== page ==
Silicon Collar looks at machines and humans at work in over 50 settings across industries and countries. On this blog I will excerpt many of those settings over the next few weeks. On Deal Architect I will excerpt more of the policy parts of the book.
“Shaun Budnik is the Audit Innovation leader at another large firm, KPMG LLP (KPMG). Her group brings together the technologies, analytic techniques and processes to develop "audit and assurance services of the future." Prior to this, she played a similar role at Deloitte and also focused on educational programming that has had a significant impact on the profession.
KPMG recently announced an agreement with IBM, allowing it to apply IBM’s Watson cognitive computing technology to many of KPMG’s services. Even though financial reporting is about numbers, audits tend to involve scores of judgment calls about internal controls, reviews of contracts, accuracy of statements and other risk-based assessments. “”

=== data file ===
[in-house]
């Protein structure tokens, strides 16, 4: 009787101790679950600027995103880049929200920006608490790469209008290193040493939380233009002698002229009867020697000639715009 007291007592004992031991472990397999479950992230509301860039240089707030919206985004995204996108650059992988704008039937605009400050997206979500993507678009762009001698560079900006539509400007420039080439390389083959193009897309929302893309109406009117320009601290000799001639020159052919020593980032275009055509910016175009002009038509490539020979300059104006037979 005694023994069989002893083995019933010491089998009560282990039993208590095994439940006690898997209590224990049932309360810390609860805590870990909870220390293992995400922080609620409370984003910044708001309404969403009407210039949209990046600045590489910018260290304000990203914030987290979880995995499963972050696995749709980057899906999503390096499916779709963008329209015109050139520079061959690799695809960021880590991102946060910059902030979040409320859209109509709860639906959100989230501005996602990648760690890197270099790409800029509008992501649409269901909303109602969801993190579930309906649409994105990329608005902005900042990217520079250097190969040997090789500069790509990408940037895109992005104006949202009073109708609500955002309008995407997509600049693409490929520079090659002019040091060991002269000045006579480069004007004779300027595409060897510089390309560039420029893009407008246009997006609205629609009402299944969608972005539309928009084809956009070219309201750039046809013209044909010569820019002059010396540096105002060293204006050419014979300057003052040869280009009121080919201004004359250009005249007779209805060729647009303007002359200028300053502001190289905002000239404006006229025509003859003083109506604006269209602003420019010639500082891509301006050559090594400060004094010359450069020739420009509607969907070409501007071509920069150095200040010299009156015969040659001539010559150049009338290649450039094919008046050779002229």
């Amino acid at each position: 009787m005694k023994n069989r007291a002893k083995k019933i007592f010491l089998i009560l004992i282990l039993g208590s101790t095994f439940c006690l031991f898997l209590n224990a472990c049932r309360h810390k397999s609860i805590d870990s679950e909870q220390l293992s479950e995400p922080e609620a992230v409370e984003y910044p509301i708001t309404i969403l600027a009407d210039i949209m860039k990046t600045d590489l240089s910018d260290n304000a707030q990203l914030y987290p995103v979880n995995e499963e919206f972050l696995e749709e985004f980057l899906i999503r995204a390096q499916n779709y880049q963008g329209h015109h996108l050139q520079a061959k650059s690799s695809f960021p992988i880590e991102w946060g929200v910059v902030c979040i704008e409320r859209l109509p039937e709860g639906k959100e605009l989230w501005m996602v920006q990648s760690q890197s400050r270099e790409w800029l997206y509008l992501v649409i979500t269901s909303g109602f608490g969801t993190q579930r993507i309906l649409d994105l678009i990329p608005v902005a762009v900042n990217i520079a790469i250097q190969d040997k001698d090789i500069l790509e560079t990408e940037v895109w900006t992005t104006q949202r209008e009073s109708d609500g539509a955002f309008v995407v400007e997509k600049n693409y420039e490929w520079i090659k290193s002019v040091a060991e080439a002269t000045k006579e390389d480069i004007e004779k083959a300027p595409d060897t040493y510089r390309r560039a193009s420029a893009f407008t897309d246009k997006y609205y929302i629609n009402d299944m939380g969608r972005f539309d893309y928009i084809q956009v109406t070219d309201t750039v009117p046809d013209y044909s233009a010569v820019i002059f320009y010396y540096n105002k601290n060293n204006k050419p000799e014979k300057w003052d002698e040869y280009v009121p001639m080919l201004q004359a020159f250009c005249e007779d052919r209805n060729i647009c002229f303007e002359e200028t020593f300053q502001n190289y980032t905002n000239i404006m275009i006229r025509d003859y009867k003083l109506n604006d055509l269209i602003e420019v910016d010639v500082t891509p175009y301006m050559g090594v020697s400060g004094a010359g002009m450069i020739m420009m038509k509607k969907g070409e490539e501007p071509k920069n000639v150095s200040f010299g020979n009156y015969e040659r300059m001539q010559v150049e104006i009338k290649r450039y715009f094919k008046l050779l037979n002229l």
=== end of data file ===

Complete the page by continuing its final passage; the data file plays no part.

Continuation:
There is another debate in this profession which has historically used sophisticated sampling in its reviews. Said Budnik, "I think the regulators will need to ask, ‘Does the fact that technology provides us with more things to audit mean we have to audit them?’ Is there an expectation that because we can now audit 100% that we should audit 100%?"
That is prompting debates about "continuous audits." According to Budnik, "When you start bringing in lightning-fast, in-memory technologies, can you have them do those judgment-based tasks on a more frequent basis, maybe even daily? If you're looking at contracts or loans, every time a loan is generated in a bank, can you have that loan go through the cognitive process of being reviewed, inspected, and analyzed?"”
Photo of KPMG Insight Lab in Hong Kong